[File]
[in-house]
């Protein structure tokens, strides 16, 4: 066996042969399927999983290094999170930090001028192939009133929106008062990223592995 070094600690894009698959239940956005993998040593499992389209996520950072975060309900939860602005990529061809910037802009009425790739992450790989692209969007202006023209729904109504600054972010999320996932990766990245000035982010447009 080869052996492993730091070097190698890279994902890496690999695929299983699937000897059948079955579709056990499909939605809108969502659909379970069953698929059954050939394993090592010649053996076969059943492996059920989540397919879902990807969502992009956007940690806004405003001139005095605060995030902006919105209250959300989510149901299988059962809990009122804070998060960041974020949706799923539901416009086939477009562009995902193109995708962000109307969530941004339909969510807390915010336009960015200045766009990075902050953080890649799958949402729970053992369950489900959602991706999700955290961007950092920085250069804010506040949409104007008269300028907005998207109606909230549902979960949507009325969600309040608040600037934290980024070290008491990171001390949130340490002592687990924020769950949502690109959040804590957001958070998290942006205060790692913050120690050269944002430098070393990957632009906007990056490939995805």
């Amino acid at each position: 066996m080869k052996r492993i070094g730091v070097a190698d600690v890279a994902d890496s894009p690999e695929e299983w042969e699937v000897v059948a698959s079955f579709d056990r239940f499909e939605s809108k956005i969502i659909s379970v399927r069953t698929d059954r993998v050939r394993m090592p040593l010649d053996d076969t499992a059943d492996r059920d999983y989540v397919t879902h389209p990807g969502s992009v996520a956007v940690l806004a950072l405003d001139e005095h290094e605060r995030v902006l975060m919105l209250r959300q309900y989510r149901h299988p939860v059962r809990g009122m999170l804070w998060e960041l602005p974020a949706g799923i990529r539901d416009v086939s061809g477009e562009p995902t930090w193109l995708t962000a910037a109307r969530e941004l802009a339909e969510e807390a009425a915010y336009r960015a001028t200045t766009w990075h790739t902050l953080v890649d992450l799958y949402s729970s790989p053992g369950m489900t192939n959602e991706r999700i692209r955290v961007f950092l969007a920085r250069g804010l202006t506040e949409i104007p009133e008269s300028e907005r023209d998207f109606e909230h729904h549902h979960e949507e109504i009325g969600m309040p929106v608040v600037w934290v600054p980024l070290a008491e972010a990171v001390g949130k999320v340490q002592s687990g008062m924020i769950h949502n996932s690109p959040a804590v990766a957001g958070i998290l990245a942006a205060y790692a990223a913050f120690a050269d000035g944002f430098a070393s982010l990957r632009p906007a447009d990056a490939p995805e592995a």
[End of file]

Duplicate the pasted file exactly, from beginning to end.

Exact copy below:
[in-house]
């Protein structure tokens, strides 16, 4: 066996042969399927999983290094999170930090001028192939009133929106008062990223592995 070094600690894009698959239940956005993998040593499992389209996520950072975060309900939860602005990529061809910037802009009425790739992450790989692209969007202006023209729904109504600054972010999320996932990766990245000035982010447009 080869052996492993730091070097190698890279994902890496690999695929299983699937000897059948079955579709056990499909939605809108969502659909379970069953698929059954050939394993090592010649053996076969059943492996059920989540397919879902990807969502992009956007940690806004405003001139005095605060995030902006919105209250959300989510149901299988059962809990009122804070998060960041974020949706799923539901416009086939477009562009995902193109995708962000109307969530941004339909969510807390915010336009960015200045766009990075902050953080890649799958949402729970053992369950489900959602991706999700955290961007950092920085250069804010506040949409104007008269300028907005998207109606909230549902979960949507009325969600309040608040600037934290980024070290008491990171001390949130340490002592687990924020769950949502690109959040804590957001958070998290942006205060790692913050120690050269944002430098070393990957632009906007990056490939995805």
């Amino acid at each position: 066996m080869k052996r492993i070094g730091v070097a190698d600690v890279a994902d890496s894009p690999e695929e299983w042969e699937v000897v059948a698959s079955f579709d056990r239940f499909e939605s809108k956005i969502i659909s379970v399927r069953t698929d059954r993998v050939r394993m090592p040593l010649d053996d076969t499992a059943d492996r059920d999983y989540v397919t879902h389209p990807g969502s992009v996520a956007v940690l806004a950072l405003d001139e005095h290094e605060r995030v902006l975060m919105l209250r959300q309900y989510r149901h299988p939860v059962r809990g009122m999170l804070w998060e960041l602005p974020a949706g799923i990529r539901d416009v086939s061809g477009e562009p995902t930090w193109l995708t962000a910037a109307r969530e941004l802009a339909e969510e807390a009425a915010y336009r960015a001028t200045t766009w990075h790739t902050l953080v890649d992450l799958y949402s729970s790989p053992g369950m489900t192939n959602e991706r999700i692209r955290v961007f950092l969007a920085r250069g804010l202006t506040e949409i104007p009133e008269s300028e907005r023209d998207f109606e909230h729904h549902h979960e949507e109504i009325g969600m309040p929106v608040v600037w934290v600054p980024l070290a008491e972010a990171v001390g949130k999320v340490q002592s687990g008062m924020i769950h949502n996932s690109p959040a804590v990766a957001g958070i998290l990245a942006a205060y790692a990223a913050f120690a050269d000035g944002f430098a070393s982010l990957r632009p906007a447009d990056a490939p995805e592995a």